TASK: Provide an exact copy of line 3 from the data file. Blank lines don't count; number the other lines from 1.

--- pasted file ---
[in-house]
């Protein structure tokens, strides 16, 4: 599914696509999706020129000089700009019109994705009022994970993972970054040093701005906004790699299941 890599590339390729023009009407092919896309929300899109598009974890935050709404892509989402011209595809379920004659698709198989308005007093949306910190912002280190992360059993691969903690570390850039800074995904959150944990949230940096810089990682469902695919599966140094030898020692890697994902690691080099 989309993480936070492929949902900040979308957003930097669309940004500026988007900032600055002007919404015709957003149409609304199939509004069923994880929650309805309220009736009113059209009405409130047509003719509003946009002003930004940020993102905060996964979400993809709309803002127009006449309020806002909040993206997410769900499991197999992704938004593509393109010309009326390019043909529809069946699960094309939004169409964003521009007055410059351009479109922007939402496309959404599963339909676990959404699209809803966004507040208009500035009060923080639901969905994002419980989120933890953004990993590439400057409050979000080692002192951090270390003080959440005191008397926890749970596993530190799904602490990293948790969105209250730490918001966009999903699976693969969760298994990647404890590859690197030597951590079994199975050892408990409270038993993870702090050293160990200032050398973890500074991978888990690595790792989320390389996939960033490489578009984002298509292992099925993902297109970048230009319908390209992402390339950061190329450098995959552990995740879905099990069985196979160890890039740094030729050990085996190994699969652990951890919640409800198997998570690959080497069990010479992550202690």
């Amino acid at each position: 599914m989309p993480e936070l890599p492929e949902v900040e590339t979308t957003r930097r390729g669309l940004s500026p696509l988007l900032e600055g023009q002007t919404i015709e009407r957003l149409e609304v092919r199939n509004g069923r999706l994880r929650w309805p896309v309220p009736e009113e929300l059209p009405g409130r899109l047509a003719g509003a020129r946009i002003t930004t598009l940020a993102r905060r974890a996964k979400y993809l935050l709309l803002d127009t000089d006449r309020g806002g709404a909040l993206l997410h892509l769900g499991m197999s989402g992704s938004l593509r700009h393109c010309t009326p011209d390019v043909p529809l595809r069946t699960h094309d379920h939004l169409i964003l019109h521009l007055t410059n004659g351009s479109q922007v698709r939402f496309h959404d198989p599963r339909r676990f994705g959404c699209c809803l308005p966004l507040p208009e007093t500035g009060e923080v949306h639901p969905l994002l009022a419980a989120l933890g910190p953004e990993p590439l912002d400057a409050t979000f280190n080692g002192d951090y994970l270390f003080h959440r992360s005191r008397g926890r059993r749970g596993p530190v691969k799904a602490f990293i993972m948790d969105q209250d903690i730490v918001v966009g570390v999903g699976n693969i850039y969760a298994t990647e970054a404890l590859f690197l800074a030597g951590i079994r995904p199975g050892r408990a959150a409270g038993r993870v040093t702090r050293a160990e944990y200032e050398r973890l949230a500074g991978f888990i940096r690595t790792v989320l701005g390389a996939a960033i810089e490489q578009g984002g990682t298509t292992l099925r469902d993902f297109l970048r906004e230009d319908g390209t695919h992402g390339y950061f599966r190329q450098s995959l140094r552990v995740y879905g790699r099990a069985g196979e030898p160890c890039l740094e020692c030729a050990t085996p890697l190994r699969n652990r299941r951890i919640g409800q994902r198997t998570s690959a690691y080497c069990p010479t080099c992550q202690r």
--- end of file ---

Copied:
């Amino acid at each position: 599914m989309p993480e936070l890599p492929e949902v900040e590339t979308t957003r930097r390729g669309l940004s500026p696509l988007l900032e600055g023009q002007t919404i015709e009407r957003l149409e609304v092919r199939n509004g069923r999706l994880r929650w309805p896309v309220p009736e009113e929300l059209p009405g409130r899109l047509a003719g509003a020129r946009i002003t930004t598009l940020a993102r905060r974890a996964k979400y993809l935050l709309l803002d127009t000089d006449r309020g806002g709404a909040l993206l997410h892509l769900g499991m197999s989402g992704s938004l593509r700009h393109c010309t009326p011209d390019v043909p529809l595809r069946t699960h094309d379920h939004l169409i964003l019109h521009l007055t410059n004659g351009s479109q922007v698709r939402f496309h959404d198989p599963r339909r676990f994705g959404c699209c809803l308005p966004l507040p208009e007093t500035g009060e923080v949306h639901p969905l994002l009022a419980a989120l933890g910190p953004e990993p590439l912002d400057a409050t979000f280190n080692g002192d951090y994970l270390f003080h959440r992360s005191r008397g926890r059993r749970g596993p530190v691969k799904a602490f990293i993972m948790d969105q209250d903690i730490v918001v966009g570390v999903g699976n693969i850039y969760a298994t990647e970054a404890l590859f690197l800074a030597g951590i079994r995904p199975g050892r408990a959150a409270g038993r993870v040093t702090r050293a160990e944990y200032e050398r973890l949230a500074g991978f888990i940096r690595t790792v989320l701005g390389a996939a960033i810089e490489q578009g984002g990682t298509t292992l099925r469902d993902f297109l970048r906004e230009d319908g390209t695919h992402g390339y950061f599966r190329q450098s995959l140094r552990v995740y879905g790699r099990a069985g196979e030898p160890c890039l740094e020692c030729a050990t085996p890697l190994r699969n652990r299941r951890i919640g409800q994902r198997t998570s690959a690691y080497c069990p010479t080099c992550q202690r």